Joseph J. Esposito: „The devil you don’t know: The unexpected future of Open Access publishing“ In: First Monday, volume 9, number 8 (August 2004) weist auf einige interessante Auswirkungen der Open Access-Welt hin:
- OA will reduce costs to zero or some modest mark–up above zero, freeing library resources for other things, assuming universities will still find a reason to fund libraries in a world where […] „information wants to be free.“
- Librarians are likely to continue to pay for user–pays journals that their constituencies (faculty and students) want, and authors are likely to continue to submit papers to user–pays journals if such journals will advance them professionally. Indeed, it is hard to see why an up–and–coming researcher would take the risk of publishing in an author–pays OA publication when a user–pays publication gets him or her so much more, and at less personal expense.
- In a user–pays world, anything that could drive the cost down would be welcome. But the peculiar thing about academic research publishing is that these are mostly institutional, not personal, purchases. Librarians spend money on behalf of their constituents, students and faculty. If Professor Jones of the department of history does not assert himself to the purchasing librarians, the library’s budget may be allocated to another department. So Jones has an incentive to fight for higher history expenditures. Seeing this, Jones’s counterpart in the philosophy department fights the same fight for his or her discipline. Neither member of the faculty has an incentive to have the library spend less; it is, in the end, other people’s money.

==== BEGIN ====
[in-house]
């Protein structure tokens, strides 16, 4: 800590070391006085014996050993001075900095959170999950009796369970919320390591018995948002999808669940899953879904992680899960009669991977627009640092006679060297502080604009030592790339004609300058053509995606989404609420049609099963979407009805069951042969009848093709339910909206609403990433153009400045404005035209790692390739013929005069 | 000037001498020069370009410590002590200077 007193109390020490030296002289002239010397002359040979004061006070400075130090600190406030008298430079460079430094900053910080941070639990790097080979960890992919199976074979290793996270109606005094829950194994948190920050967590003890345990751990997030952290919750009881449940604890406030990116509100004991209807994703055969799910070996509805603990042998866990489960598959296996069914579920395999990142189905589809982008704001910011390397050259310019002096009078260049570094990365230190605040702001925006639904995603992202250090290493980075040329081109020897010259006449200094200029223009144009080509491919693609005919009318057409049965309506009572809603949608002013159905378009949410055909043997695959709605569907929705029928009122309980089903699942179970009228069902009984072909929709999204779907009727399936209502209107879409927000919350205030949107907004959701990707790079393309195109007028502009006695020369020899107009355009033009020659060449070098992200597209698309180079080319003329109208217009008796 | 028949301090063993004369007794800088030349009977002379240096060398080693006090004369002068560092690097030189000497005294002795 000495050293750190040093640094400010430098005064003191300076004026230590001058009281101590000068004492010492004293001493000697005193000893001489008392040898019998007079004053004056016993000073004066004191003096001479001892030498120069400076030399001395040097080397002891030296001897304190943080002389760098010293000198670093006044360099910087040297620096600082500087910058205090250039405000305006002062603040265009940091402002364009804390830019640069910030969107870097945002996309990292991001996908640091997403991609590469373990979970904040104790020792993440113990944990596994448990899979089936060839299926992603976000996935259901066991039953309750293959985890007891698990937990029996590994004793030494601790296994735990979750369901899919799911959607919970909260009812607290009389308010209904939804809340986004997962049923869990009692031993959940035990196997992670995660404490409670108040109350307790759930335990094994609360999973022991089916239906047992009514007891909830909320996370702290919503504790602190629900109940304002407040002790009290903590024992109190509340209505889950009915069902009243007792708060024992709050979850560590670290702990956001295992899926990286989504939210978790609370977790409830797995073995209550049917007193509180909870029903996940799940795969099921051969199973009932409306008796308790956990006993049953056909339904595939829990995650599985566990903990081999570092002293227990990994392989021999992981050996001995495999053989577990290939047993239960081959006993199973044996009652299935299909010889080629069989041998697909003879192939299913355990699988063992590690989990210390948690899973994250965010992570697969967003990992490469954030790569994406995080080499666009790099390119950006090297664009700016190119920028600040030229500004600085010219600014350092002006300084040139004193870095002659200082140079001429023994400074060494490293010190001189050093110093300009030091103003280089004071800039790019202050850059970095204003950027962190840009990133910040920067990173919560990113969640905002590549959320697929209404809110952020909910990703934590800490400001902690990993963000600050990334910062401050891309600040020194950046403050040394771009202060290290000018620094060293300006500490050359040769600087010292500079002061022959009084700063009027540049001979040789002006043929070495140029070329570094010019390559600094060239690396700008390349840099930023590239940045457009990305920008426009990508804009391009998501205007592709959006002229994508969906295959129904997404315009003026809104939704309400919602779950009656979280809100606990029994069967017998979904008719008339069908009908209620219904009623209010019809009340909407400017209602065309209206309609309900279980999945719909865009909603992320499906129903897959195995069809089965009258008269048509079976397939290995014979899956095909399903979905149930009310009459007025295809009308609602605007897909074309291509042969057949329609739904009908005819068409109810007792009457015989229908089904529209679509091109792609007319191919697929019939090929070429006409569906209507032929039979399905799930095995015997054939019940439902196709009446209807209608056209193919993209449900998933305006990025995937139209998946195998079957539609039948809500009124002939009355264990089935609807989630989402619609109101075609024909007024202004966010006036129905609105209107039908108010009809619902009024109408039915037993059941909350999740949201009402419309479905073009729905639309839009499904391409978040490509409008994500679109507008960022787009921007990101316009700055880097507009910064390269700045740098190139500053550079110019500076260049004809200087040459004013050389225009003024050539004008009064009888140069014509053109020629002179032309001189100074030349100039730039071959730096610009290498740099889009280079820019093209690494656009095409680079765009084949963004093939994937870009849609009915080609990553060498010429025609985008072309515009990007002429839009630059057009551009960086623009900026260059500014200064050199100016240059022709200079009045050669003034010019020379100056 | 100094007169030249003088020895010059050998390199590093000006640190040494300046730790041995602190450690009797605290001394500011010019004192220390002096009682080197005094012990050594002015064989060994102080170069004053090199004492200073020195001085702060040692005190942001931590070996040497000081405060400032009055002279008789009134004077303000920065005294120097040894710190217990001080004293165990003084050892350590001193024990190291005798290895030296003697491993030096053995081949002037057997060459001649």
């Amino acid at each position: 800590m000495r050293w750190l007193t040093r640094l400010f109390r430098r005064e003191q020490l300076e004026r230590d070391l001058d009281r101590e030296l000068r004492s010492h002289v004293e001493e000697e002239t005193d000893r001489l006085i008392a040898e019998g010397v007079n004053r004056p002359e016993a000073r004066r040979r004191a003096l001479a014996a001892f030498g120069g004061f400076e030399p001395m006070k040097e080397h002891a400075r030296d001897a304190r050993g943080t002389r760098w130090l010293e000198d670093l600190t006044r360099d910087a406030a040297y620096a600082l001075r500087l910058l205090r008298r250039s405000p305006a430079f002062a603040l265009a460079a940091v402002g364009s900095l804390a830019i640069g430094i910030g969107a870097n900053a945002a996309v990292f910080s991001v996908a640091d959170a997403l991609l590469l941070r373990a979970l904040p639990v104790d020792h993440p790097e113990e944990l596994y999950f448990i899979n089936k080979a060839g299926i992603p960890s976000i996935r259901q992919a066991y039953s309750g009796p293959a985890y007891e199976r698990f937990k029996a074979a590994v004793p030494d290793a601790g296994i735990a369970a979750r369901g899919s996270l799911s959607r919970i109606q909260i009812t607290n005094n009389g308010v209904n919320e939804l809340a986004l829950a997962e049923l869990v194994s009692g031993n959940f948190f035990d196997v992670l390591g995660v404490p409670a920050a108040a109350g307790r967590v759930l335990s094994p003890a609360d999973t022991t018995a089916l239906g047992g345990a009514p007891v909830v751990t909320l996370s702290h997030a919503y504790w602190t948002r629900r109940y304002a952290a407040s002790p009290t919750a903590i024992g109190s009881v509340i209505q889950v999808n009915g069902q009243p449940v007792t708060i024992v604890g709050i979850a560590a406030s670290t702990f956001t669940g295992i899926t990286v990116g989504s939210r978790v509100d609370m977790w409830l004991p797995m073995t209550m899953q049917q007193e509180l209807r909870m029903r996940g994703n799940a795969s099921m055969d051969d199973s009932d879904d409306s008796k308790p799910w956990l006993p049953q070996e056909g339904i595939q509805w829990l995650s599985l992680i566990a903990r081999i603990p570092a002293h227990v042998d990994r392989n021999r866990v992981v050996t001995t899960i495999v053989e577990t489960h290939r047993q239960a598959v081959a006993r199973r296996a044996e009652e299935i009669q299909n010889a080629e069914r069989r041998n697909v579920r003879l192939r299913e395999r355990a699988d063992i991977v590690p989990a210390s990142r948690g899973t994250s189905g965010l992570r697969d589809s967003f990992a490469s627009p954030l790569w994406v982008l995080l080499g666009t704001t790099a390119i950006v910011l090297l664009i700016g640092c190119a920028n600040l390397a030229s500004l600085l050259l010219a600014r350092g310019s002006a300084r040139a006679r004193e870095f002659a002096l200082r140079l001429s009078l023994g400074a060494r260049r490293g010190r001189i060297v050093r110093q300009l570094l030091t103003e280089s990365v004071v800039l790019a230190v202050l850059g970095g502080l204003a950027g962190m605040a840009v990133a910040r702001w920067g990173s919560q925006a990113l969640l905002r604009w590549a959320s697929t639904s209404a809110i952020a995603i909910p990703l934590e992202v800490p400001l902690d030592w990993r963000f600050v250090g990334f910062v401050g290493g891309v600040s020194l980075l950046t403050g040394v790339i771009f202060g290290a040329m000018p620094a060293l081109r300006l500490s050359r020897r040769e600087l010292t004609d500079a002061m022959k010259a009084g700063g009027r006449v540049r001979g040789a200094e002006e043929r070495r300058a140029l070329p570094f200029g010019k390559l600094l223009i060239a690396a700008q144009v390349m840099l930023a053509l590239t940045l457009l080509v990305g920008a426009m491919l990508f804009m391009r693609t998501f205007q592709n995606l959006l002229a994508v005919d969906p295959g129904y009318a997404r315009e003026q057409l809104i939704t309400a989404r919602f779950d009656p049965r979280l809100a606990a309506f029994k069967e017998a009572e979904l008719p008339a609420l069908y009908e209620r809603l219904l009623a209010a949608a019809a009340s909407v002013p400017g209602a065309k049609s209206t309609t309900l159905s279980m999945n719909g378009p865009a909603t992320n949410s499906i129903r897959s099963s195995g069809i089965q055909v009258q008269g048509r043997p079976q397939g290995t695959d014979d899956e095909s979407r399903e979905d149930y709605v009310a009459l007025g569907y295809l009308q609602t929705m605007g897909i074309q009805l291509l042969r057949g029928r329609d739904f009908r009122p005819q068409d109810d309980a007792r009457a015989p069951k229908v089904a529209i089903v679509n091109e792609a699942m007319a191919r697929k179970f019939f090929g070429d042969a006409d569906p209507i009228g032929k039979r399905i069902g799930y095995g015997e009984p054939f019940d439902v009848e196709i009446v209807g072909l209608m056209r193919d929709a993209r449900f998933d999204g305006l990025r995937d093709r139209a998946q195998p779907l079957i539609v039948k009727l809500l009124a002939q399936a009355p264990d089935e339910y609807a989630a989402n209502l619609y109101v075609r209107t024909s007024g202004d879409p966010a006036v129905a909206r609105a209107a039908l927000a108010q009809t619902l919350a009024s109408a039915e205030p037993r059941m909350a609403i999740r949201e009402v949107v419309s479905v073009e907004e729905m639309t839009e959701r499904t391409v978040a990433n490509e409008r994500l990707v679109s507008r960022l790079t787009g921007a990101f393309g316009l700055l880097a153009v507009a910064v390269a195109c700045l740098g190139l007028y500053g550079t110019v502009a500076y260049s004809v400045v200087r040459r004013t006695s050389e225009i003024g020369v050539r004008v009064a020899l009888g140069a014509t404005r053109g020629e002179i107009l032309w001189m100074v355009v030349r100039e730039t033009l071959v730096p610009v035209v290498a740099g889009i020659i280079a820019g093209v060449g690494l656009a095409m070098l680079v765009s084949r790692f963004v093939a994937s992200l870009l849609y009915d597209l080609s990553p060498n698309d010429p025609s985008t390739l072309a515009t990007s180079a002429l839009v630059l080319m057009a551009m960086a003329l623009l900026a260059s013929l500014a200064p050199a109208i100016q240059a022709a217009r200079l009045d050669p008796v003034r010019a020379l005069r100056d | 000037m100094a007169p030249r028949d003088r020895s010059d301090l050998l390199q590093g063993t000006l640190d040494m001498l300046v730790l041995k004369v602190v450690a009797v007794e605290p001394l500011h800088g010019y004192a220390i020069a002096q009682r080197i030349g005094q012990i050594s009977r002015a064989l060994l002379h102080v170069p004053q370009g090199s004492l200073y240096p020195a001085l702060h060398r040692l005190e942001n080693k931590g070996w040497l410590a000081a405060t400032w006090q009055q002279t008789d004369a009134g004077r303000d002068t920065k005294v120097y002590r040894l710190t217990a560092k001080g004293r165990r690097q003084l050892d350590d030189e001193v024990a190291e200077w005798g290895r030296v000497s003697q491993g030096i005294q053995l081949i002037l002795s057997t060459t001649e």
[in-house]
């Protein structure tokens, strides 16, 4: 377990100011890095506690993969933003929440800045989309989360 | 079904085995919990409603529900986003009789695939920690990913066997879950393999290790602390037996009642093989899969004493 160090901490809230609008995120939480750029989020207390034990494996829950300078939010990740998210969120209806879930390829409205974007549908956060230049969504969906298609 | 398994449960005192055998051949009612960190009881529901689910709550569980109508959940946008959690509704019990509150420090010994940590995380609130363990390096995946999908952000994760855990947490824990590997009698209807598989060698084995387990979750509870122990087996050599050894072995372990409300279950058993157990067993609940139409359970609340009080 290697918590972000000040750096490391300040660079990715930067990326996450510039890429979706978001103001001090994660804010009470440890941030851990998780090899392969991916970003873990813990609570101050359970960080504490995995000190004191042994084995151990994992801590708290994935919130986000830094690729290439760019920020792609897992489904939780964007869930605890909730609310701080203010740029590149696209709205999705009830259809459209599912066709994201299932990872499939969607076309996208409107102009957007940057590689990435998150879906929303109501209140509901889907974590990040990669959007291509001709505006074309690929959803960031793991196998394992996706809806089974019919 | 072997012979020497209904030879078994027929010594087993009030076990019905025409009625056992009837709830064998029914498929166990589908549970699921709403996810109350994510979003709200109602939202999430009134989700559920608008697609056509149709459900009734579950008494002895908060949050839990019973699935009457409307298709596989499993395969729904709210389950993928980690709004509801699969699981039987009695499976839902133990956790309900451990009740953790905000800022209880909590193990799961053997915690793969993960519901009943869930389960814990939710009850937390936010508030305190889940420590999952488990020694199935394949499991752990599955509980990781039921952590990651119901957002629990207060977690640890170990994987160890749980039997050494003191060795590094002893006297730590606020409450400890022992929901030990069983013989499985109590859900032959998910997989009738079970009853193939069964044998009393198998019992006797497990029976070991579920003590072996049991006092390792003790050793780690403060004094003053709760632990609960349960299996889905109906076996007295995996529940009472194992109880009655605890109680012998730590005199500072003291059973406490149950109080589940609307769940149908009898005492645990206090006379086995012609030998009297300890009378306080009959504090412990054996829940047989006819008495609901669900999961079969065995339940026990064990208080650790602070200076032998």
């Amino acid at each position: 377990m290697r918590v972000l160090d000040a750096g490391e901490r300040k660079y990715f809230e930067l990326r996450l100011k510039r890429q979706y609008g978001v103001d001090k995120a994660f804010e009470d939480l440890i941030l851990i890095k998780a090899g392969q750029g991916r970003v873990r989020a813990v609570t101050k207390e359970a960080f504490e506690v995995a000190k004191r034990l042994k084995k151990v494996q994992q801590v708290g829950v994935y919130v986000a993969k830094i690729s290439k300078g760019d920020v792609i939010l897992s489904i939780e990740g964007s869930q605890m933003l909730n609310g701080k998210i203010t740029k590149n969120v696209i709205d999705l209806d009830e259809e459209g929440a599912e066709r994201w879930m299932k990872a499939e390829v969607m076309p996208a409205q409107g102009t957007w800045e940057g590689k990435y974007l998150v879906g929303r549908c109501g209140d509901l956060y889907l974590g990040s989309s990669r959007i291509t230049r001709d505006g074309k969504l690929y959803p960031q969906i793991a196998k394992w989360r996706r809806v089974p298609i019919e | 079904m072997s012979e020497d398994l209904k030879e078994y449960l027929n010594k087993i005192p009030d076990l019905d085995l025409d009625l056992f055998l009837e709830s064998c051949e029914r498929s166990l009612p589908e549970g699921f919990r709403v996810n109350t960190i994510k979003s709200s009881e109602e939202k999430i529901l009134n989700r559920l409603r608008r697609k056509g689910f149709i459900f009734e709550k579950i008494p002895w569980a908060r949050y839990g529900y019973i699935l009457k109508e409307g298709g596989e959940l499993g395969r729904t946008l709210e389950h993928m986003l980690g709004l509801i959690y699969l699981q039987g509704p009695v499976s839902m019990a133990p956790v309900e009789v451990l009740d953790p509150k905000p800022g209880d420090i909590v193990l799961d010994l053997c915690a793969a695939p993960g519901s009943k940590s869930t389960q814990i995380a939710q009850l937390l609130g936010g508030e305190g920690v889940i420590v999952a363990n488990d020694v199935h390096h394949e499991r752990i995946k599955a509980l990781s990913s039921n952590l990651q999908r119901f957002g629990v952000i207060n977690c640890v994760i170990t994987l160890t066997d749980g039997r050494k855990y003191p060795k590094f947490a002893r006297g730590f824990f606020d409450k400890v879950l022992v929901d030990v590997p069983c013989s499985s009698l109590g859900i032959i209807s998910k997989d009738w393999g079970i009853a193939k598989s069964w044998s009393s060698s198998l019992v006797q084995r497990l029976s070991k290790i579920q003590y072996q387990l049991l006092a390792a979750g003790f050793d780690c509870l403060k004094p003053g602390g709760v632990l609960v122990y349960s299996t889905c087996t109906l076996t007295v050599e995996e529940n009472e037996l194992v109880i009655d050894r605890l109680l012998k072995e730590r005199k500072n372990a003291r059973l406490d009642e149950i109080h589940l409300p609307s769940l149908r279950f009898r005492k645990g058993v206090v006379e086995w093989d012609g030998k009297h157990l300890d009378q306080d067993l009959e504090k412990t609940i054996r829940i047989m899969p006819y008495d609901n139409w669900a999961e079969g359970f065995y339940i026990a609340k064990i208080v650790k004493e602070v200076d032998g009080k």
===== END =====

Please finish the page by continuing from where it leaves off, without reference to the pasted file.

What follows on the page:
- There is indeed a war in academia about the great and rising cost of journals, but it is a battle between the faculty and the library. In this scenario, publishers are arms dealers, not combatants.
- OA, through the range of new services it will provide, will increase the overall cost of scholarly communications.
- It is proprietary user–pays publishing that is keeping down the costs of scholarly communications by keeping those costs within the confines of a strained library’s budget […]
Nachschlag: Walt Crawford zerreißt Espositio in der Luft (Cites & Insights Sept. 2004, S.13)